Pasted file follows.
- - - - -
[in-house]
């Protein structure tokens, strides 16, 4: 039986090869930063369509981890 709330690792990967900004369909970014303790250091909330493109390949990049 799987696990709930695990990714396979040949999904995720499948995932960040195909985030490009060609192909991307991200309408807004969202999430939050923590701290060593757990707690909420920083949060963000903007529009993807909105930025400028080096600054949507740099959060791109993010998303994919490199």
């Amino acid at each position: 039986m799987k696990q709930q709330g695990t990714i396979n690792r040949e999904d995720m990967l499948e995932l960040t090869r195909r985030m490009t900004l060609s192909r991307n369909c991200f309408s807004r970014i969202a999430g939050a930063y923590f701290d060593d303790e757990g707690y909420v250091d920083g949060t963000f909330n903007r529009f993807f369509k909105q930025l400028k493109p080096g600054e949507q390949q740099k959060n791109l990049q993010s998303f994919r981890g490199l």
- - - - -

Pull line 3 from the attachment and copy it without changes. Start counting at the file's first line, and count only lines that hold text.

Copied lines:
């Amino acid at each position: 039986m799987k696990q709930q709330g695990t990714i396979n690792r040949e999904d995720m990967l499948e995932l960040t090869r195909r985030m490009t900004l060609s192909r991307n369909c991200f309408s807004r970014i969202a999430g939050a930063y923590f701290d060593d303790e757990g707690y909420v250091d920083g949060t963000f909330n903007r529009f993807f369509k909105q930025l400028k493109p080096g600054e949507q390949q740099k959060n791109l990049q993010s998303f994919r981890g490199l």